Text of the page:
“When I got to the second car, a woman complained about her arm/shoulder which was pretty hurt but there was no signs of major bleeding. She said something about hearing gun shots coming from the car directly in front of hers and the driver running off on foot. I approached the third car’s driver door. She was right, the driver took off running beforehand, so I checked the remainder of the SUV to make sure no one else was in it,” he said. “With the second and third cars cleared I went back to the driver we pulled to the side of the road. At this time the first EMT arrived. We loaded him into the ambulance where they properly dressed his head wound and began to provide aid. I searched his car with a police officer to find his phone in the back which I used to call his girlfriend to let her know what had happened and what hospital he was going to.”

The Scarborough, Maine native said he felt he had to help, especially since he saw no one else taking action to help the injured.

“Something was just wrong when I pulled around the corner. This car was totaled, smoking and almost in my lane. People were arguing and no EMT were present,” he explained. “There were people watching so I figured everything was fine and that someone had already called 911, but for whatever reason I just had to make sure.”

He added, he wonders what would have happened to the injured motorists if he had not been there to start efforts to help them.

“To be honest, I’m quite disappointed that so many people did nothing to help. Two workers next to where I parked were just watching like it was Sunday Night Football, and two or three others were across the street updating their Snapchat/Instagram stories,” Cushing said. “No one intervened, even when they saw us frantically prying at the car door, and no one could tell me if they called 911. For God’s sake, there was an individual trapped in a smoking car crying for help and so many people did nothing.”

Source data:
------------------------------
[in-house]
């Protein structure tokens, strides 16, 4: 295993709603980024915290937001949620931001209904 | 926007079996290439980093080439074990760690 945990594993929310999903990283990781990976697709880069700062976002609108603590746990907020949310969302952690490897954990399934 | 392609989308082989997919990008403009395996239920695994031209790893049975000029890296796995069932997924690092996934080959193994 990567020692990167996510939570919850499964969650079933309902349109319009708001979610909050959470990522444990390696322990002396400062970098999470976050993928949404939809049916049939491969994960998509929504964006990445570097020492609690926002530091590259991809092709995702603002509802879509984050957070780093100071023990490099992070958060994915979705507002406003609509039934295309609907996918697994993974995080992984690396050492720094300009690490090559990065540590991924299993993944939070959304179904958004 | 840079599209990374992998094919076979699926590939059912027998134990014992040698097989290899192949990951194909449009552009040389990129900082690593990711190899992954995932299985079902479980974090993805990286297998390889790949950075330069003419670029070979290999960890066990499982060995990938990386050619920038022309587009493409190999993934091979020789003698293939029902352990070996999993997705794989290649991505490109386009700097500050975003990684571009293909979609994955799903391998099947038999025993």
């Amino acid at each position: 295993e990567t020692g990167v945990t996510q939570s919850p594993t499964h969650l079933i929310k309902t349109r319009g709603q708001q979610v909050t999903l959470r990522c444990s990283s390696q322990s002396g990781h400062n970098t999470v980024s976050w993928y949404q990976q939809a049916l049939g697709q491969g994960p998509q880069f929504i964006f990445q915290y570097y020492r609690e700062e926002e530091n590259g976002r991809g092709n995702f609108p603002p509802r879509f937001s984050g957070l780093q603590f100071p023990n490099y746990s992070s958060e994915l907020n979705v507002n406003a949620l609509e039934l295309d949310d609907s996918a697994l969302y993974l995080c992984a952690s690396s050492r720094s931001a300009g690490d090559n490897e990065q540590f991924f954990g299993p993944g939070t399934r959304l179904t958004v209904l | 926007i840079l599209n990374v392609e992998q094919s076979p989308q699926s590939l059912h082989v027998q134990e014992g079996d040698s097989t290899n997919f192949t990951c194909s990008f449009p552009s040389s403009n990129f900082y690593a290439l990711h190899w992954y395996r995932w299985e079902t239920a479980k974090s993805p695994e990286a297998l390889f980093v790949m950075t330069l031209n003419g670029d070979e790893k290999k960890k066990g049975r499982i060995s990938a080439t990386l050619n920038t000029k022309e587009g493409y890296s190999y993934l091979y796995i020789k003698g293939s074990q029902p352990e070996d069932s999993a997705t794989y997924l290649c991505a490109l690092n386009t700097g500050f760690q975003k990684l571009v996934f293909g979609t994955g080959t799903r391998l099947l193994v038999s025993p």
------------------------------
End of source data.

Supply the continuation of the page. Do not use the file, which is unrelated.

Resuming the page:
Cushing attributed his quick thinking and motivation to act in a serious situation to his training as Army officer.

“I feel like this event was no different than running platoon operations out in the desert/woods. Yes, there is a level of planning that is carefully considered during operations, but as they say, “Everyone has a plan until they get punched in the face.” At the end of the day, as a leader you are expected to make decisive decisions within split seconds in hostile and austere environments,” he said. “While there was no “planning” involved with the incident that morning, I was thrown into a chaotic situation where someone’s life may have depended on my decisions and ability to delegate tasks. In that regard, the Army has prepared me well even in a situation where I was working with complete strangers. Additionally, the Army does well in training Combat Life Saving skills which I found out has more applications than just combat. Understanding the process to evaluate a casualty is vital in preparing Soldiers for future operations.”

Cushing said he hopes his Cadets and Soldiers from his experience and apply some of the lessons if they find themselves in an emergency situation.

“I hope no other Soldier finds themselves involved in a situation like this, but sadly that is not realistic. Emergency situations happen more often than we would like. As I tell my Soldiers/Cadets, you never know when you will be called upon for deployment, emergency situations, etc. The best thing an individual can do is prepare for the unknown, stay in shape, and be confident in their abilities,” he advised. “Physical training should be a priority each day for Soldiers as it takes years to hone, and you never know when you may be carrying someone or prying open a car window frame. If another Soldier finds themselves involved in a chaotic situation like this, you have to take control. Be the level-headed individual who understands what needs to be done, what the priority is, and how to manage those around you. Understand that no matter who is involved, we need to look after each other.”

Cushing has been with the Jackson State University ROTC program since September 2020 where he is serving as part of Cadet Command’s General Patton Internship Program. He said he aspires to set a good example and inspire Cadets in the program.

“The Patton program was designed to help improve diversity within the Army’s combat arms branches. As a Patton lieutenant, I provide the Cadets with instruction and mentorship in order to be well prepared as future leaders,” he said. “I am passionate about the Army training/physical fitness and stress the importance of these attributes to the Cadets each day. At the end of the day I hope to become a mentor and role model for the Cadets to look up to, and reach out to in the future.”